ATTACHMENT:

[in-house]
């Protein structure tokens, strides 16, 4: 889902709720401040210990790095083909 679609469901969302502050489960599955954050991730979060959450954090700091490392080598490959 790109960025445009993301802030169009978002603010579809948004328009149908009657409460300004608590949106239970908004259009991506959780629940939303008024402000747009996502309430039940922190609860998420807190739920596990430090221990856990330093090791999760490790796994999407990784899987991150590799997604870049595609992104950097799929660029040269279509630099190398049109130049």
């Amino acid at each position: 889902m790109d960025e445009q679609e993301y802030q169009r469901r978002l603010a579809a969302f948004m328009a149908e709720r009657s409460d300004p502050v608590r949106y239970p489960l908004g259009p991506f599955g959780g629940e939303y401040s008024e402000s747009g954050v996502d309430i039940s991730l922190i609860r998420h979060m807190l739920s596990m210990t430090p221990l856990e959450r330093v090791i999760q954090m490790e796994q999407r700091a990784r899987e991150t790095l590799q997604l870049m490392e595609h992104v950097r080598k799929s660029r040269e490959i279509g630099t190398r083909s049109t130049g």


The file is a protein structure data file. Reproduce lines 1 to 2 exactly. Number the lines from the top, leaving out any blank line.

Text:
[in-house]
């Protein structure tokens, strides 16, 4: 889902709720401040210990790095083909 679609469901969302502050489960599955954050991730979060959450954090700091490392080598490959 790109960025445009993301802030169009978002603010579809948004328009149908009657409460300004608590949106239970908004259009991506959780629940939303008024402000747009996502309430039940922190609860998420807190739920596990430090221990856990330093090791999760490790796994999407990784899987991150590799997604870049595609992104950097799929660029040269279509630099190398049109130049």